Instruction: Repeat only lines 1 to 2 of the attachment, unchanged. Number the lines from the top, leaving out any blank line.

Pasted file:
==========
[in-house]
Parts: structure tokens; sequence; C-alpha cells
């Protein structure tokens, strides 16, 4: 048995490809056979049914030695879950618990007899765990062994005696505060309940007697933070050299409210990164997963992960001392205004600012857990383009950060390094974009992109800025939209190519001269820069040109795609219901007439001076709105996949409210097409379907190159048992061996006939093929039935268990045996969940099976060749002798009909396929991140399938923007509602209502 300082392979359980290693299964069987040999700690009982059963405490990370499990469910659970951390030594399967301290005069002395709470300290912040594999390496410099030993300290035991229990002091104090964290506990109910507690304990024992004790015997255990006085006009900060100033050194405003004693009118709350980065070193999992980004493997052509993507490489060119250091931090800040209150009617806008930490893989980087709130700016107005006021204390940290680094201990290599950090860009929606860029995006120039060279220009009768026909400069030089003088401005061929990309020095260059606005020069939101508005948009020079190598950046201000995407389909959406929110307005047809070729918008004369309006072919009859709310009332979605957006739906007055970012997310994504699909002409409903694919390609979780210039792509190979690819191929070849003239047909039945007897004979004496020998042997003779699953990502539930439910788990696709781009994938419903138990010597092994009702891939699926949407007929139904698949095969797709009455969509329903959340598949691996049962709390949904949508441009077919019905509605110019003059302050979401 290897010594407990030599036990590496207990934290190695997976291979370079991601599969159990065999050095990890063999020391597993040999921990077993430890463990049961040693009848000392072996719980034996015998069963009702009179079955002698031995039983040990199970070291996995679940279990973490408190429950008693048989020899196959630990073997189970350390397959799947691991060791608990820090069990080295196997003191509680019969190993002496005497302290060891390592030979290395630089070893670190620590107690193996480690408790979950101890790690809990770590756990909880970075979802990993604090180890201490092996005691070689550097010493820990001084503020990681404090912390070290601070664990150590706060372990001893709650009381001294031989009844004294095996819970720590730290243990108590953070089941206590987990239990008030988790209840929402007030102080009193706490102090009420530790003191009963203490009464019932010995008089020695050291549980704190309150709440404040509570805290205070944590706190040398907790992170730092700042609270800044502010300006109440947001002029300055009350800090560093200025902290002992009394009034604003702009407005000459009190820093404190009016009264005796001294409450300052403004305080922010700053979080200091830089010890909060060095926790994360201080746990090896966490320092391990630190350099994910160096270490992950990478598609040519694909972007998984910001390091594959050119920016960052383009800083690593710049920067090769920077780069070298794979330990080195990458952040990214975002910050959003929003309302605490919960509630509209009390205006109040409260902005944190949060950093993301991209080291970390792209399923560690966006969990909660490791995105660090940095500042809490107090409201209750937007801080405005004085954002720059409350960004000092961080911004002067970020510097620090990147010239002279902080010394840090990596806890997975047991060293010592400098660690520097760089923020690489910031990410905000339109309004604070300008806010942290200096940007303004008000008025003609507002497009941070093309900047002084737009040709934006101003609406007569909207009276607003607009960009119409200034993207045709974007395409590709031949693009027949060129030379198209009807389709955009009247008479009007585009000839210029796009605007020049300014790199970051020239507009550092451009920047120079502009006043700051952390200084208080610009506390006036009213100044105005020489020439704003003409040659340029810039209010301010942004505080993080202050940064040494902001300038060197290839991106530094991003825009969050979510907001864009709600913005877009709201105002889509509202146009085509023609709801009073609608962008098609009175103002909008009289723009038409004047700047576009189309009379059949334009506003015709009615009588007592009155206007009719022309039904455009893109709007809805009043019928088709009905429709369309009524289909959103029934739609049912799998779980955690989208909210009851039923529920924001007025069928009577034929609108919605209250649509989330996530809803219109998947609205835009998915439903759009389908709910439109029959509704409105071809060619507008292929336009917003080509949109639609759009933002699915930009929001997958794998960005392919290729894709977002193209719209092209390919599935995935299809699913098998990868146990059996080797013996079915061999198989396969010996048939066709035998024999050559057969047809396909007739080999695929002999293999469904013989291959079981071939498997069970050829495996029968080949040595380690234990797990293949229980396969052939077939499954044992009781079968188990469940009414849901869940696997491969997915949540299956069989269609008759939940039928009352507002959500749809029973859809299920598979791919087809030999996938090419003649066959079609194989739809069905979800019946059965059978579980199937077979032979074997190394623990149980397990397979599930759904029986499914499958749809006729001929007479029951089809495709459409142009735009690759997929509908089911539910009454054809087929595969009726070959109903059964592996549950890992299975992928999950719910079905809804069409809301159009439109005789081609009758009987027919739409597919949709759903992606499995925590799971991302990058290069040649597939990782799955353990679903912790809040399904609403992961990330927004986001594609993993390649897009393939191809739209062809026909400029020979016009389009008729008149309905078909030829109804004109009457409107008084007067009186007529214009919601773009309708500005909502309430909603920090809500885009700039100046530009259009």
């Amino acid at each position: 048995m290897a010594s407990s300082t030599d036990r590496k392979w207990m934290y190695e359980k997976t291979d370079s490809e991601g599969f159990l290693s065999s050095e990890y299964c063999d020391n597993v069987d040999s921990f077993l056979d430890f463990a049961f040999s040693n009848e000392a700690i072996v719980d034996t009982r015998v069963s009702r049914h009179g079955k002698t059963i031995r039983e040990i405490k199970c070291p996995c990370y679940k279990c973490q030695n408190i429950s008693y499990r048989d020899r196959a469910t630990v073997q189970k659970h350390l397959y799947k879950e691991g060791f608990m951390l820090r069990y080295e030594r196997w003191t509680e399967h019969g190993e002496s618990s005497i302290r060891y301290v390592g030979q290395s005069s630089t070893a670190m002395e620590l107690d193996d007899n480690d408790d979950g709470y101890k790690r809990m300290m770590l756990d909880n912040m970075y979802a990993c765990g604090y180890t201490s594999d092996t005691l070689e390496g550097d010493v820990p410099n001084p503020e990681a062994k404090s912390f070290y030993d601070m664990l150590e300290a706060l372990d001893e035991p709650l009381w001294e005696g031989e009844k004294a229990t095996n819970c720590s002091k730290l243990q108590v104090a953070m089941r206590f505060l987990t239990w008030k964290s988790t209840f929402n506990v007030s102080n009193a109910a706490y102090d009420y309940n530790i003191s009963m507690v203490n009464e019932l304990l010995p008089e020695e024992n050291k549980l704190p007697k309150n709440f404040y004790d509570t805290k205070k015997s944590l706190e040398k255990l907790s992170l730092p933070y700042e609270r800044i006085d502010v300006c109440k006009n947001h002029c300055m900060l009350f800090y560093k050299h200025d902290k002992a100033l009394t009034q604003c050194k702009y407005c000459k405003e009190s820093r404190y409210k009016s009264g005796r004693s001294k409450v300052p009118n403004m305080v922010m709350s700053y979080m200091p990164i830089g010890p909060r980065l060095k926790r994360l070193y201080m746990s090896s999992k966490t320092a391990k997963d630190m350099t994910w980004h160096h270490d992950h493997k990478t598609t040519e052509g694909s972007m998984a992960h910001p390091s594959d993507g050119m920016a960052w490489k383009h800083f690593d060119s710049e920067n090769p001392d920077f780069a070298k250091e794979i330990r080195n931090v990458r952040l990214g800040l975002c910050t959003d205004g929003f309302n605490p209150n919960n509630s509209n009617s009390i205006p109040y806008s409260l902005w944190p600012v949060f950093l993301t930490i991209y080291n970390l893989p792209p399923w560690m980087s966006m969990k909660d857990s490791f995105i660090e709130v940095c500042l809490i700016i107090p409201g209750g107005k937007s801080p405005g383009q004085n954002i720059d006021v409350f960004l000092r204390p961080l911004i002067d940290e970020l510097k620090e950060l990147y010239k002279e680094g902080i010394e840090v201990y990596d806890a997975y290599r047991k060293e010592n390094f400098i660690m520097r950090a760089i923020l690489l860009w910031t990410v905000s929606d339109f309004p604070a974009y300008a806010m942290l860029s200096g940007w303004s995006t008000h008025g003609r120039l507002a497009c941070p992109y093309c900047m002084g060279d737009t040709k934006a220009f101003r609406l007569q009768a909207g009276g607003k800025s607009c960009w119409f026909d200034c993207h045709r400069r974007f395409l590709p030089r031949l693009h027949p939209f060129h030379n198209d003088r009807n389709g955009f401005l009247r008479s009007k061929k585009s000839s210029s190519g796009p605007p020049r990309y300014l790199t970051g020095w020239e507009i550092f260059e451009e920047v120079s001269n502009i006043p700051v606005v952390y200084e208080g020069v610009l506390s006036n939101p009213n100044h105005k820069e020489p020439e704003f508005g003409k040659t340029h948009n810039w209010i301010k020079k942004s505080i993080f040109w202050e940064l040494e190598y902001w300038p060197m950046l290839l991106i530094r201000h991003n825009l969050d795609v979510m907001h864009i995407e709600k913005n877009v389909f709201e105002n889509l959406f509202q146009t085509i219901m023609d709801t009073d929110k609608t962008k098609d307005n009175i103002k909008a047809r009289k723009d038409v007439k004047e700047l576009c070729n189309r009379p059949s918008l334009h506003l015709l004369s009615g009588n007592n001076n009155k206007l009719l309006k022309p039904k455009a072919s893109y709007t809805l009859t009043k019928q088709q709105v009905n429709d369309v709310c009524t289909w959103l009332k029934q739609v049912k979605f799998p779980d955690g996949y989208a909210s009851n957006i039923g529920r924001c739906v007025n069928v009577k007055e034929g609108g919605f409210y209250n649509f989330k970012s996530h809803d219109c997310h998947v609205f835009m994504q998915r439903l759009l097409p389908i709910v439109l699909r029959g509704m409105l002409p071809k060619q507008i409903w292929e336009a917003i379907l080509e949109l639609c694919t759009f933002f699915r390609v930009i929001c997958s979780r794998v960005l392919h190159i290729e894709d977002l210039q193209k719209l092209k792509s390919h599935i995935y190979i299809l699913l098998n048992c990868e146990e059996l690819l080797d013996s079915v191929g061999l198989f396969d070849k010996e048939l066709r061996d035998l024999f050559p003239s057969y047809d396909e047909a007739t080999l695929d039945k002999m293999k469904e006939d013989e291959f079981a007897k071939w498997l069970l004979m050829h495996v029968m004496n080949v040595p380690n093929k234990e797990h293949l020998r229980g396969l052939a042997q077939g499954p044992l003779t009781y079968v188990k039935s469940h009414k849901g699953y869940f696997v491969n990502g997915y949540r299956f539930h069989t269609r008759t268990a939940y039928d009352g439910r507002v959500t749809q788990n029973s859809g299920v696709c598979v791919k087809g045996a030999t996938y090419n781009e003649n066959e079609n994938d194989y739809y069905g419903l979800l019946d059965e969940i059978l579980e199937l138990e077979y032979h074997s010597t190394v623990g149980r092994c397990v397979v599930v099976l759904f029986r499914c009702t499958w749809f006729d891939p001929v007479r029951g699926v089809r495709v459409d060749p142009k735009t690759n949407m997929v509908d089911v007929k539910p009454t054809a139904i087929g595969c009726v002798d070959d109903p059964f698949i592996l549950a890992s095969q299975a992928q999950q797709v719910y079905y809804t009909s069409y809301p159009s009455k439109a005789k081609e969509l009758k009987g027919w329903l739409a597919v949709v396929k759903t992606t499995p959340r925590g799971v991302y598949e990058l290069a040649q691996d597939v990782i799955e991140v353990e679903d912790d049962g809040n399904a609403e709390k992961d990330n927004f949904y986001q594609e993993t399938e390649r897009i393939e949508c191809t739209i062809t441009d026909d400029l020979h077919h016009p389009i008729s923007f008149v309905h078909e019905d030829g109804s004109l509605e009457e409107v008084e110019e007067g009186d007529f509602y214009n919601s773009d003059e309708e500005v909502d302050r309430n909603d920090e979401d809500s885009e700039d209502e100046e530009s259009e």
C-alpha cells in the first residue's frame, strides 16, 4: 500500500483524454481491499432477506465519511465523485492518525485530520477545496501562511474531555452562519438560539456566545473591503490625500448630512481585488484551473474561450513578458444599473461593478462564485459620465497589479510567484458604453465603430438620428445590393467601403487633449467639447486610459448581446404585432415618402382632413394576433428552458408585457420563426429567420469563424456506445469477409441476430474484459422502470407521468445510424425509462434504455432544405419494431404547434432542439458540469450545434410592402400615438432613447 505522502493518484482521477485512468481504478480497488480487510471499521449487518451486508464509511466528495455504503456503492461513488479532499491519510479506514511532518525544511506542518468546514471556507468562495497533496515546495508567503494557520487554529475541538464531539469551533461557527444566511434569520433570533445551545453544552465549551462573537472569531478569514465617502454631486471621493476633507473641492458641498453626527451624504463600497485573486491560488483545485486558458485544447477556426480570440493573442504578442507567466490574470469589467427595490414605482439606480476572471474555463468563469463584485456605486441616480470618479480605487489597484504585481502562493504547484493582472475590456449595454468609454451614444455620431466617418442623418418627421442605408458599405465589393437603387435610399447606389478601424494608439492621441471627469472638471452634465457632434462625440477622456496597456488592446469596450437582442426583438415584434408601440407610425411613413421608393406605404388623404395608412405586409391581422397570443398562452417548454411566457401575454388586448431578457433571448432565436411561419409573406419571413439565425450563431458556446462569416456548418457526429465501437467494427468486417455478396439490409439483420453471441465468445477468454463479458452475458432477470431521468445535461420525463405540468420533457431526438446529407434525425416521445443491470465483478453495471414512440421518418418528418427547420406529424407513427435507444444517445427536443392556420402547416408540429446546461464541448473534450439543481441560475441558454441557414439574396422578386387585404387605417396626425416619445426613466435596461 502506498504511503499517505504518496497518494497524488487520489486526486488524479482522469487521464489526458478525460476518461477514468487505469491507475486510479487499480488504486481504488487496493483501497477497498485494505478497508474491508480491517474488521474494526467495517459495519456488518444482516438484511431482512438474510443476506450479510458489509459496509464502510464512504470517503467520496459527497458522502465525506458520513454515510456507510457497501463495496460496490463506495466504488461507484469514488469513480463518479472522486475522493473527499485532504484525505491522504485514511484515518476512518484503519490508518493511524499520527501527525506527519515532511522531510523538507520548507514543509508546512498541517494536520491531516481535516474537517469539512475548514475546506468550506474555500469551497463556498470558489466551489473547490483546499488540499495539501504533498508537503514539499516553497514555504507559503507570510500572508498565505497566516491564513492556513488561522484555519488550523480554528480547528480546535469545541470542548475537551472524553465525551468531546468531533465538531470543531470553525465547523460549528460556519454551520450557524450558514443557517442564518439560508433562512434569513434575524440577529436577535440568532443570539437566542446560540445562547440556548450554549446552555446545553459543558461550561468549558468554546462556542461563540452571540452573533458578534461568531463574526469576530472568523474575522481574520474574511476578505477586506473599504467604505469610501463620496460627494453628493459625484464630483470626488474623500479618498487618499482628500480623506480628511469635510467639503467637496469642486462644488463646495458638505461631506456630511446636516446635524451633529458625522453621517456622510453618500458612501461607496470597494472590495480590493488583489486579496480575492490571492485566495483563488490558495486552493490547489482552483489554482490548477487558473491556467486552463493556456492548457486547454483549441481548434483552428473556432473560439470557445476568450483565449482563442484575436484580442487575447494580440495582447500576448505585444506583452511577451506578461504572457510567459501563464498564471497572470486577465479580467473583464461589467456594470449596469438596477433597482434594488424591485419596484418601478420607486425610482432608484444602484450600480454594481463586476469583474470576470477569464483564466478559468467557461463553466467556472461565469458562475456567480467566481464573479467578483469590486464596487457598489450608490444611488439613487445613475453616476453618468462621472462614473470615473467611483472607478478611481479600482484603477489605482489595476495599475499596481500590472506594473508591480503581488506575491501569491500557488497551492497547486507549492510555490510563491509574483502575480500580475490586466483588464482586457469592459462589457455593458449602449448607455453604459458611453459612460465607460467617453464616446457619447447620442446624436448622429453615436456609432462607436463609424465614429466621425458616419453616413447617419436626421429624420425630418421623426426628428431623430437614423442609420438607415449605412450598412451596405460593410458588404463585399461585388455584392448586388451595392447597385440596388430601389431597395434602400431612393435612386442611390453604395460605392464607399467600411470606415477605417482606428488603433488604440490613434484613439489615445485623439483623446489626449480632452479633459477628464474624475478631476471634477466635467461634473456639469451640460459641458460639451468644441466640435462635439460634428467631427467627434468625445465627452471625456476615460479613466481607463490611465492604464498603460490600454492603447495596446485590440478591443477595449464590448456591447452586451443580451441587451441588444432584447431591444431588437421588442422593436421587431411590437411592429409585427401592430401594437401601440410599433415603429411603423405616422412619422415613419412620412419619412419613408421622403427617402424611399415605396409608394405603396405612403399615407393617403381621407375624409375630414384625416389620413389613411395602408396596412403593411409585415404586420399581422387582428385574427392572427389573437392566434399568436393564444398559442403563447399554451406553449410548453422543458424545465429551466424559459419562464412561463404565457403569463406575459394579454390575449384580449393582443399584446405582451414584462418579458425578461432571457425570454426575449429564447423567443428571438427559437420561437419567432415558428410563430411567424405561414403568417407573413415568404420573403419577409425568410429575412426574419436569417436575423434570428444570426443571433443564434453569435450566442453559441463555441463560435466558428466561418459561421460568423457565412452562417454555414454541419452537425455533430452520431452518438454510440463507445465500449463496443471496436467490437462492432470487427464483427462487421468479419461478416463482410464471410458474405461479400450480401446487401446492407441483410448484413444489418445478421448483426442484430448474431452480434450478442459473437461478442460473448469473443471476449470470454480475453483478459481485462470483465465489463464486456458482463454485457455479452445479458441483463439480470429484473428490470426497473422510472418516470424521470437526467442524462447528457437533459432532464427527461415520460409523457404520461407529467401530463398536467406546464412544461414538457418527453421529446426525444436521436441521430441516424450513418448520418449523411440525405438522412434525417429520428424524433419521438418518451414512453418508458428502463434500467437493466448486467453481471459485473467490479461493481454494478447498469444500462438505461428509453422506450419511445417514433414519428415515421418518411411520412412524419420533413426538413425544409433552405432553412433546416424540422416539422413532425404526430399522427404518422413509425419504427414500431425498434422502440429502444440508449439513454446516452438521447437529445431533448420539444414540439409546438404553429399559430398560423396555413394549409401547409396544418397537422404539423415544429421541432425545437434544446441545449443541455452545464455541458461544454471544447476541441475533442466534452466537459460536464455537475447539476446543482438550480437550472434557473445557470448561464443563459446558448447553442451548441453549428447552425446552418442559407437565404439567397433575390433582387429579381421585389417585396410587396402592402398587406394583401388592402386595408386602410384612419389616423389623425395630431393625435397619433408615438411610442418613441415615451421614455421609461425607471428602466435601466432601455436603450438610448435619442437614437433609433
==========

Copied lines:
[in-house]
Parts: structure tokens; sequence; C-alpha cells